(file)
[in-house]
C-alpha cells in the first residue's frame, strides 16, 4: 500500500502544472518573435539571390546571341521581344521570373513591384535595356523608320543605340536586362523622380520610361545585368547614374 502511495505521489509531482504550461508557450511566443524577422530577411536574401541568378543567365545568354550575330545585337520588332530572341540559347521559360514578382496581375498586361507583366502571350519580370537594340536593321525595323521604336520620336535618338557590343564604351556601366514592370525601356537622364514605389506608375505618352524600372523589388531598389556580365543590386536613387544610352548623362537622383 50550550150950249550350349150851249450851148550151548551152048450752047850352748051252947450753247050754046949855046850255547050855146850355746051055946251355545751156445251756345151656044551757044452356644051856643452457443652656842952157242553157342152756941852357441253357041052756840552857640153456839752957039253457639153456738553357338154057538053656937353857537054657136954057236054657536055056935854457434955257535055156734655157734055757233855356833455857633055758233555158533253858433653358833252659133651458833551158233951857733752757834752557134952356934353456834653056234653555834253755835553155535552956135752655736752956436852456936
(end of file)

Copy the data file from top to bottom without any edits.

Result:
[in-house]
C-alpha cells in the first residue's frame, strides 16, 4: 500500500502544472518573435539571390546571341521581344521570373513591384535595356523608320543605340536586362523622380520610361545585368547614374 502511495505521489509531482504550461508557450511566443524577422530577411536574401541568378543567365545568354550575330545585337520588332530572341540559347521559360514578382496581375498586361507583366502571350519580370537594340536593321525595323521604336520620336535618338557590343564604351556601366514592370525601356537622364514605389506608375505618352524600372523589388531598389556580365543590386536613387544610352548623362537622383 50550550150950249550350349150851249450851148550151548551152048450752047850352748051252947450753247050754046949855046850255547050855146850355746051055946251355545751156445251756345151656044551757044452356644051856643452457443652656842952157242553157342152756941852357441253357041052756840552857640153456839752957039253457639153456738553357338154057538053656937353857537054657136954057236054657536055056935854457434955257535055156734655157734055757233855356833455857633055758233555158533253858433653358833252659133651458833551158233951857733752757834752557134952356934353456834653056234653555834253755835553155535552956135752655736752956436852456936